This was a “movie” which I believe I only saw because I was working at Blockbuster when it came out. We had free rentals then, so I took home one of the two copies or store received of this “movie” and watched it a week before any of you did (unless you also worked for Blockbuster). That sounds like a brag, but it is really my attempt to apologize for not making enough noise to make sure none of you were tragically sucked into the too-dark-to-distinguish-anything bog that was this “movie.” I can honestly say, I’m not sure if you ever entirely get to see the title creature in the film or if it’s just the red-light eyes the entire time.

2. Iron Man and Hulk: Heroes United (2013)


I didn’t plan on having such a small and relatively unknown release as this movie in such a high place, but when I thought back I couldn’t help but remember all the awful things about it. This movie was an animated release that I watched because it was on Netflix, and so thankfully I paid nothing extra to watch it. It has the computer animation of the old Transformers: Beast Wars cartoon from the 90’s or the MTV Spider-Man cartoon from the early 2000’s which looked good fifteen years ago. The dialogue, the voice acting, the story… just everything about this cartoon was awful. Above all, this should have been a 30 minute short for kids, like little kids, but the 70 minute run time made it too long for anyone to sit through except for a someone with their eyes taped open. The horrible image that is now in your mind is slightly happier than the feeling you get from watching this cartoon film.

1. Ghost Rider: Spirit of Vengeance (2012)


This movie is what happens when you give people high-def cameras and truck loads of meth. It’s like what Beavis, Butthead, and Nicholas Cage think would be a super cool movie. “Heh heh heh, make him pee fire! Fire! Yeah!” The choice for a villain was honestly the filmmakers looking through a list of Marvel villains that the studio had the rights to and picking Blackout because he had a cool name. They then proceeded to do zero research on the character (not my opinion, but openly stated by the writing/directing team). They even said they never watched the first film and that this could be a prequel or sequel (later that was back tracked and said to be a joke, but if you watched the same movie I did I think they honestly thought that). To be fair, this isn’t just a bad movie because I’m a comic geek; it’s just a bad movie. The action moments are insane and I can understand why they’d be presumed fun, but the lulls and dramatic moments in the film (you know, the points that are supposed to develop things like plot and characters) are boring and full of wasted screen time. The filmmakers on this movie made the Crank series, which is literally at points an action movie on meth, and there was a freshness and a b-rated fun nature to those movies that made them enjoyable (not great or worth owning, but fun), which is fine for a movie to be unmemorable but escapism for ninety minutes. It’s the McDonald’s meal of movies: rare, but acceptable. This movie foregoes the fun for a dark, muddled mess and additionally ignores the mythology it purports to pay homage. This movie is the worst Marvel movie ever made.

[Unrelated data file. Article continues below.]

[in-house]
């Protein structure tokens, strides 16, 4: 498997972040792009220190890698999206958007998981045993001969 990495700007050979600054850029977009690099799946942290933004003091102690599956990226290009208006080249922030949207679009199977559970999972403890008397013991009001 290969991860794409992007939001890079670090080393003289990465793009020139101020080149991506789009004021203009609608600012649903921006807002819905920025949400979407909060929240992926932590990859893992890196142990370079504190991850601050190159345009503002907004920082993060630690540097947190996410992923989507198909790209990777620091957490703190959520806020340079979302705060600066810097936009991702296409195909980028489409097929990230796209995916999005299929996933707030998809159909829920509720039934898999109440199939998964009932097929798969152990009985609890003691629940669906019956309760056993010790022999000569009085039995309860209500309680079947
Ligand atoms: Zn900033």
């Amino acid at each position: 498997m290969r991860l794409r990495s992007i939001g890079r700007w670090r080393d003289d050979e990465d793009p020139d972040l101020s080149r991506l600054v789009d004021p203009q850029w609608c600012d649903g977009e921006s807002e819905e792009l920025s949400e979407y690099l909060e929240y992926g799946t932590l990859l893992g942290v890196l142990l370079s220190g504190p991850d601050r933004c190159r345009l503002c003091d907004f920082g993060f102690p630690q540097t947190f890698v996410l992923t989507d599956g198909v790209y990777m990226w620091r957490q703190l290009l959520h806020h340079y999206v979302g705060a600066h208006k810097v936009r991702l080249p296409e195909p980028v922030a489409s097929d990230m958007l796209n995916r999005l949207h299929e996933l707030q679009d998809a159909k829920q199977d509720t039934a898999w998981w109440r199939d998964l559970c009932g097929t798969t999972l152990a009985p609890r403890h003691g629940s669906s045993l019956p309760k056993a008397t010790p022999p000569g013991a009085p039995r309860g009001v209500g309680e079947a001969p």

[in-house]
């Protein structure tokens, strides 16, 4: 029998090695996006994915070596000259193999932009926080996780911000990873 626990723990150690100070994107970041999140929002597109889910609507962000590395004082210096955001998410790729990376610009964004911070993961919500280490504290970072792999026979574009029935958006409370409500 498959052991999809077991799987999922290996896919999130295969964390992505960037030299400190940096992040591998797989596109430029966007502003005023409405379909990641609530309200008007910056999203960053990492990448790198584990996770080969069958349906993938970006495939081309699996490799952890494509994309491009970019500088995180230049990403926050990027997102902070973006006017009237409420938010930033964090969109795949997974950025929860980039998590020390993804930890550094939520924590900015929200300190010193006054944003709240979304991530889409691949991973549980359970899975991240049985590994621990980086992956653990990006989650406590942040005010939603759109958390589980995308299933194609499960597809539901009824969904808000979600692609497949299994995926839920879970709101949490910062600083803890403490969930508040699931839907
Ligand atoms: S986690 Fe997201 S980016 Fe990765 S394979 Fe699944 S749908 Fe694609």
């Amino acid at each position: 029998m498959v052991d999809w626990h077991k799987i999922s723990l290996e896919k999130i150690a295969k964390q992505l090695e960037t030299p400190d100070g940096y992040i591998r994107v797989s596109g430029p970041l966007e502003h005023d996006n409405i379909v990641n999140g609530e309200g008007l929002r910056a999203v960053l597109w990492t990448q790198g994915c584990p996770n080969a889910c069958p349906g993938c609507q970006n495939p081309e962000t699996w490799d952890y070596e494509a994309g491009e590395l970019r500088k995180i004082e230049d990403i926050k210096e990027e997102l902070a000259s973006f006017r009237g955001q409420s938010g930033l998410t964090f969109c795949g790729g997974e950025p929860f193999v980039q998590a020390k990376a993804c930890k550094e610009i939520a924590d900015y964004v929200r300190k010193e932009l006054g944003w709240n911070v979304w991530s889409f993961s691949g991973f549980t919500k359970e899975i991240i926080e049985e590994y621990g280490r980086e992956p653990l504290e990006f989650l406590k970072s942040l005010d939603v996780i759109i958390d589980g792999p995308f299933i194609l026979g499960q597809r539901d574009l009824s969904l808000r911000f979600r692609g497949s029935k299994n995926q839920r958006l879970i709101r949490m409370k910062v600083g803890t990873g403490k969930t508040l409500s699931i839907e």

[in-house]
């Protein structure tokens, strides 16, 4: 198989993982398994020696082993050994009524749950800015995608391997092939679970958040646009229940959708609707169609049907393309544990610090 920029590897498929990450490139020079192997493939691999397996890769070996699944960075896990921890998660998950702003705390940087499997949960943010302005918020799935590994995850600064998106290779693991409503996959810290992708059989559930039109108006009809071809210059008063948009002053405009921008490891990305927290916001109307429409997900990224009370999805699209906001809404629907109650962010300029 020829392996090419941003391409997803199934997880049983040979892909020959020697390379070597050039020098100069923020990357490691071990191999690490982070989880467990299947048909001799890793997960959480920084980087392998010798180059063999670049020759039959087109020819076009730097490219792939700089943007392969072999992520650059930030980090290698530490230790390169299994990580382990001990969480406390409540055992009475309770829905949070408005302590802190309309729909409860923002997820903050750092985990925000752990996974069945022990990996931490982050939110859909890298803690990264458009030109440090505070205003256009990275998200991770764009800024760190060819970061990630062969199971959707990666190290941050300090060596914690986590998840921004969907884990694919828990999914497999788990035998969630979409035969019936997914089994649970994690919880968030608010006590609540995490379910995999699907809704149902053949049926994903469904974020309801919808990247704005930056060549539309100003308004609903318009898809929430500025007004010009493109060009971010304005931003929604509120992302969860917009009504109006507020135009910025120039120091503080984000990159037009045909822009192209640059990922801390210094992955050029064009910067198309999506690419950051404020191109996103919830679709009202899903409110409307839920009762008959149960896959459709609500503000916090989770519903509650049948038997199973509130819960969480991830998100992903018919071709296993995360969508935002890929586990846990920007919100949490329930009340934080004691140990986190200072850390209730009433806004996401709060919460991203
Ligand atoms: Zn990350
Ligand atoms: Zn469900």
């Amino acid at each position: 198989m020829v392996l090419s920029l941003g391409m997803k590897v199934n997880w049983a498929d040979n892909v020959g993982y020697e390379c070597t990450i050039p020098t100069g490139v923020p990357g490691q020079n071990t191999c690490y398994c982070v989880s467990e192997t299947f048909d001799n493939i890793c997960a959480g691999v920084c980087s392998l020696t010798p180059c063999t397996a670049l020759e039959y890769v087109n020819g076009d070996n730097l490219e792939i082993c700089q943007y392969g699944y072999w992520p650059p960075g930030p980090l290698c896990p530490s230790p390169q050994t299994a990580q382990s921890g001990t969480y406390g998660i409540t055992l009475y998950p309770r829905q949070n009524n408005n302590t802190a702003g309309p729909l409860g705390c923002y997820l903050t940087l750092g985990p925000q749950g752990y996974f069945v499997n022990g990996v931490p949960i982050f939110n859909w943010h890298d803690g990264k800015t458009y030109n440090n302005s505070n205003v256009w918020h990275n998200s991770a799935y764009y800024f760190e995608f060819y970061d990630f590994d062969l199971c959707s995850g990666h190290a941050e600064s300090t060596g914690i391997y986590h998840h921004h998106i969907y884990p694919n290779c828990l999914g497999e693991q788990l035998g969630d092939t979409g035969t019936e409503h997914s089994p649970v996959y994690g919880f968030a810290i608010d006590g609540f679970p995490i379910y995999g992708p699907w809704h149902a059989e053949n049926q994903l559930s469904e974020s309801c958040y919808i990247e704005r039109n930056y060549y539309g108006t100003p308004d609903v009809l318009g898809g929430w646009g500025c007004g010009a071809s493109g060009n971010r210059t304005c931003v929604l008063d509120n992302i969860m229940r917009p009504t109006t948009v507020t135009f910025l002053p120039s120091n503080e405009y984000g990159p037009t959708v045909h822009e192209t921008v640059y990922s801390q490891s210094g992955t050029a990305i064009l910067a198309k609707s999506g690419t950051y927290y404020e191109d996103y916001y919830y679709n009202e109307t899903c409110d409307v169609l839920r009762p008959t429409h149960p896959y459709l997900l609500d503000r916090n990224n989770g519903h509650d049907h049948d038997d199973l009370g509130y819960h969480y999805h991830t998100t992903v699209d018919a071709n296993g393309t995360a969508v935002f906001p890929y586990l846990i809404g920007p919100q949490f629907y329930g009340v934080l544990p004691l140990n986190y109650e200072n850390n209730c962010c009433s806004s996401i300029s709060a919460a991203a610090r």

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Like an infinite number of monkeys trying to write Hamlet, Kevin has been able to randomly place together words in a somewhat coherent order in an attempt to express his lifelong love of all things Marvel. Starting from the first moments he watched Spider-Man and His Amazing Friends as a little tyke, Kevin has grown into an actual adult male while somehow maintaining his passion for superheroes. Does he know how to the change the oil in his car? No! Can he explain the convoluted history of the X-Men comic book series? Listen, bud: no one can!